URI student researches best method
of raising flounder for aquaculture industry
KINGSTON, R.I. -- November 1, 2001 -- New research aimed at expanding the aquaculture industry in the United States is focusing on how best to raise flounder in a controlled environment. University of Rhode Island senior Erin McCaffrey of Warwick spent the last six months playing a key role in this effort.
"Flounder are a popular fish for eating and they grow quickly compared to other fish, which makes them perfect for aquaculture," said McCaffrey, "but its been difficult trying to figure out how to raise them."
Working in collaboration with URI Professor David Bengtson, McCaffrey is working to determine the optimal velocity of the water in the holding tanks where the flounder are being raised.
"If theyre raised in still water and then transferred to net-pens in the bay as adults, mortality rates are very high," she explained. "Were finding that if there is some current in the tanks, the fish are going to fight against it, build their muscles, and have a better food conversion rate."
So McCaffreys research team tested three different water velocities to determine which raised the healthiest fish. Daily throughout the summer and fall, she cared for the fish, monitored the equipment, and collected data at URIs East Farm aquaculture facility in Kingston. She also worked at the flounder hatchery at the URI Graduate School of Oceanography in Narragansett.
McCaffrey said that the highest water velocity tested approximately one half knot caused considerable stress on the flounder and resulted in high mortality rates. Flounder grew fastest at the middle velocity level (one quarter knot), but survival rates were equal at the middle and lowest velocity levels.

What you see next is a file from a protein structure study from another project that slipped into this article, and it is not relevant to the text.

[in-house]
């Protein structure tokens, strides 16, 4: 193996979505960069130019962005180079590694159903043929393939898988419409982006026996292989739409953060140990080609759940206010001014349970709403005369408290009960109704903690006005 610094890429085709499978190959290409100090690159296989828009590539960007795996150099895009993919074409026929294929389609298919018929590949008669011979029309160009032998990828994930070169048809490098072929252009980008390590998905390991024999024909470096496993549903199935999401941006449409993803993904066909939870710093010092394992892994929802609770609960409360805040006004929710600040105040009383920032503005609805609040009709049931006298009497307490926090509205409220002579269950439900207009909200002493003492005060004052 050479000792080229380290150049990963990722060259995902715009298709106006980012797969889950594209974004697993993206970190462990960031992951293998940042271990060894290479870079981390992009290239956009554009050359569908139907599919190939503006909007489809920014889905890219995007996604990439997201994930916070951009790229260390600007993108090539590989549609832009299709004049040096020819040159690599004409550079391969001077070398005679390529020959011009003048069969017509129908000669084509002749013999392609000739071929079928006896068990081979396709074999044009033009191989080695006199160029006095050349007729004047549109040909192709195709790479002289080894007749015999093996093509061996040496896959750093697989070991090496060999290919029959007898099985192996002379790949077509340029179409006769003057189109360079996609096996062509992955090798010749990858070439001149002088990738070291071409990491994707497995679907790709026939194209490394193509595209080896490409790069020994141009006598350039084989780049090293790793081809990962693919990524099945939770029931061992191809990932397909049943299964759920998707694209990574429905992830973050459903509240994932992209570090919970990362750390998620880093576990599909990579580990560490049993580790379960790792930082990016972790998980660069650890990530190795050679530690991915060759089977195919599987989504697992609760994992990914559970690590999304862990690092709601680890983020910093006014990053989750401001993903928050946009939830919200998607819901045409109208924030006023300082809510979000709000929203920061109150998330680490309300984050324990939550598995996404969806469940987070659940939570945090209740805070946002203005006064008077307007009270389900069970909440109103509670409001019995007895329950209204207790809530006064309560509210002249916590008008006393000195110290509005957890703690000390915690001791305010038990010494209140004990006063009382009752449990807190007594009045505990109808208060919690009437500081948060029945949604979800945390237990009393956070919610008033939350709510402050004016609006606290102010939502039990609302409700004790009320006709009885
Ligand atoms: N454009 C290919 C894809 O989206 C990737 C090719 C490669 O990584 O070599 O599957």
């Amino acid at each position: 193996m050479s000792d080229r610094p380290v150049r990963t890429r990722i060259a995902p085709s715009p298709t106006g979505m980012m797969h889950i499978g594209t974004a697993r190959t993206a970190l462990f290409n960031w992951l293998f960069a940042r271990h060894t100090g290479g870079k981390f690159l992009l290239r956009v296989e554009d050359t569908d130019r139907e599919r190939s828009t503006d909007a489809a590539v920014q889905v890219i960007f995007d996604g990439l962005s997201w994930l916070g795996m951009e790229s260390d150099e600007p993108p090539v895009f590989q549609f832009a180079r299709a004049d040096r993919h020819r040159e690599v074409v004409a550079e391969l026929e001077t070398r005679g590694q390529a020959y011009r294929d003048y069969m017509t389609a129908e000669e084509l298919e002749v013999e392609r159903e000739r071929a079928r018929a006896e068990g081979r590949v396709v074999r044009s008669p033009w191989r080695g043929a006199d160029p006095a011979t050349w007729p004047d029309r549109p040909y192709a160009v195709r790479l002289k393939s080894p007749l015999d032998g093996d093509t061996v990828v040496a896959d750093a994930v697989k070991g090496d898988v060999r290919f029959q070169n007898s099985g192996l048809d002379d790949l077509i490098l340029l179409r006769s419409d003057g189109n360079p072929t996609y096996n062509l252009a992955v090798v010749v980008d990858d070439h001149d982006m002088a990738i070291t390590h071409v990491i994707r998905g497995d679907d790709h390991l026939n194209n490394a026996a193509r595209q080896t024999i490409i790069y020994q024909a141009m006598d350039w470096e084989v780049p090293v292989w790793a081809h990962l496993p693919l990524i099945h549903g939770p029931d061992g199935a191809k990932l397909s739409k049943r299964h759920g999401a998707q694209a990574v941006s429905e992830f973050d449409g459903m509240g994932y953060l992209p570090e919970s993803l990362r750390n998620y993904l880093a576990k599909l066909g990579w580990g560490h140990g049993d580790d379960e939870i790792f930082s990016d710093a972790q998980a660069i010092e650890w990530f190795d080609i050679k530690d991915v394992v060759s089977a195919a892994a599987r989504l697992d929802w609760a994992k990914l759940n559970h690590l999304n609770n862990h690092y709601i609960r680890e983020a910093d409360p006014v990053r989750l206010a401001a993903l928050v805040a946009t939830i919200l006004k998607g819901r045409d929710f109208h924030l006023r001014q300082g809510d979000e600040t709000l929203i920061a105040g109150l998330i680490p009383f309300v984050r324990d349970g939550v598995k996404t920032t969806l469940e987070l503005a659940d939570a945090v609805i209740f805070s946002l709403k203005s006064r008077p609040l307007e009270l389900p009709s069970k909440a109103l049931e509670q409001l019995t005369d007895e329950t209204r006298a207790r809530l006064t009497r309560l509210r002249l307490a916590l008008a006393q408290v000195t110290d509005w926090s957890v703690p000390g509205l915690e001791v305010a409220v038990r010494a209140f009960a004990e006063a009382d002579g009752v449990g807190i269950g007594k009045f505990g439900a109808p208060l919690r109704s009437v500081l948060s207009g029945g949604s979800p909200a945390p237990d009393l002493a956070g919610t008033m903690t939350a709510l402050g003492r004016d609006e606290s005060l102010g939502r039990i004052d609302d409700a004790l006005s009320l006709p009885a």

Funding for McCaffreys research was provided by the Rhode Island Sea Grant Program through the URI Coastal Fellows Program, a unique program designed to involve undergraduate students in addressing current environmental problems. Now in its sixth year, the Coastal Fellows Program teams students with faculty, research staff and graduate students to help them gain skills that will ensure their future success.
"I had no experience doing anything with fisheries before, but it was something I really wanted to do. So it was a great experience to get my foot in the door in the field," McCaffrey said. "It was wonderful to do hands-on research and work closely with the professor."
Although she is a pre-veterinary major, McCaffrey said she will likely end up working in the marine sciences. "I dont know if I want to work in aquaculture yet, but I know I want to explore a few other marine areas first, and then probably get my masters degree."
Note to Editors: Several digital photos of McCaffrey conducting her research are available by contacting Todd McLeish at 874-7892 or email@example.com.